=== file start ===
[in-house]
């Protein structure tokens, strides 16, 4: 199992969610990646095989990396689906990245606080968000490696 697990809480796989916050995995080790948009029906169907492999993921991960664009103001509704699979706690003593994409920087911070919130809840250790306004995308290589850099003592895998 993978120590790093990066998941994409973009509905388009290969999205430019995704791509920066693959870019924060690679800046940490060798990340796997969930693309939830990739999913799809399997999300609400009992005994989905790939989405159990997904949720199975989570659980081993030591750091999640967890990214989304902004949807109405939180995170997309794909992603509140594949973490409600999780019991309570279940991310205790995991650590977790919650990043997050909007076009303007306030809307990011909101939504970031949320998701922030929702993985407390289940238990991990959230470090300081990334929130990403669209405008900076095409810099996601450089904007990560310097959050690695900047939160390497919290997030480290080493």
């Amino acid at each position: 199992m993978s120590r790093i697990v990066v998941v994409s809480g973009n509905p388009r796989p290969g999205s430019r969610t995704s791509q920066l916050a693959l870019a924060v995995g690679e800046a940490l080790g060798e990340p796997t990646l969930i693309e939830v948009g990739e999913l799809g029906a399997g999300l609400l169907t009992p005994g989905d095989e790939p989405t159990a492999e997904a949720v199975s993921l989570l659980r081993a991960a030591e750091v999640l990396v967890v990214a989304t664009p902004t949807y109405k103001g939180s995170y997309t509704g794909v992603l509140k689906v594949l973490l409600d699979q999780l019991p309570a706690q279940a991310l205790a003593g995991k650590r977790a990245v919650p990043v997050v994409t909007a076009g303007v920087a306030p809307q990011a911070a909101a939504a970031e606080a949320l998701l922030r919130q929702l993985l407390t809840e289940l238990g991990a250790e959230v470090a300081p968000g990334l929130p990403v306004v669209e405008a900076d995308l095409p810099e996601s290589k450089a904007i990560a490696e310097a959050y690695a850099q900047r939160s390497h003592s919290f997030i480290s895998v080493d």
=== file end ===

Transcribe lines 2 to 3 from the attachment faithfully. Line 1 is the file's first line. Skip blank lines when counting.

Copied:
């Protein structure tokens, strides 16, 4: 199992969610990646095989990396689906990245606080968000490696 697990809480796989916050995995080790948009029906169907492999993921991960664009103001509704699979706690003593994409920087911070919130809840250790306004995308290589850099003592895998 993978120590790093990066998941994409973009509905388009290969999205430019995704791509920066693959870019924060690679800046940490060798990340796997969930693309939830990739999913799809399997999300609400009992005994989905790939989405159990997904949720199975989570659980081993030591750091999640967890990214989304902004949807109405939180995170997309794909992603509140594949973490409600999780019991309570279940991310205790995991650590977790919650990043997050909007076009303007306030809307990011909101939504970031949320998701922030929702993985407390289940238990991990959230470090300081990334929130990403669209405008900076095409810099996601450089904007990560310097959050690695900047939160390497919290997030480290080493």
């Amino acid at each position: 199992m993978s120590r790093i697990v990066v998941v994409s809480g973009n509905p388009r796989p290969g999205s430019r969610t995704s791509q920066l916050a693959l870019a924060v995995g690679e800046a940490l080790g060798e990340p796997t990646l969930i693309e939830v948009g990739e999913l799809g029906a399997g999300l609400l169907t009992p005994g989905d095989e790939p989405t159990a492999e997904a949720v199975s993921l989570l659980r081993a991960a030591e750091v999640l990396v967890v990214a989304t664009p902004t949807y109405k103001g939180s995170y997309t509704g794909v992603l509140k689906v594949l973490l409600d699979q999780l019991p309570a706690q279940a991310l205790a003593g995991k650590r977790a990245v919650p990043v997050v994409t909007a076009g303007v920087a306030p809307q990011a911070a909101a939504a970031e606080a949320l998701l922030r919130q929702l993985l407390t809840e289940l238990g991990a250790e959230v470090a300081p968000g990334l929130p990403v306004v669209e405008a900076d995308l095409p810099e996601s290589k450089a904007i990560a490696e310097a959050y690695a850099q900047r939160s390497h003592s919290f997030i480290s895998v080493d």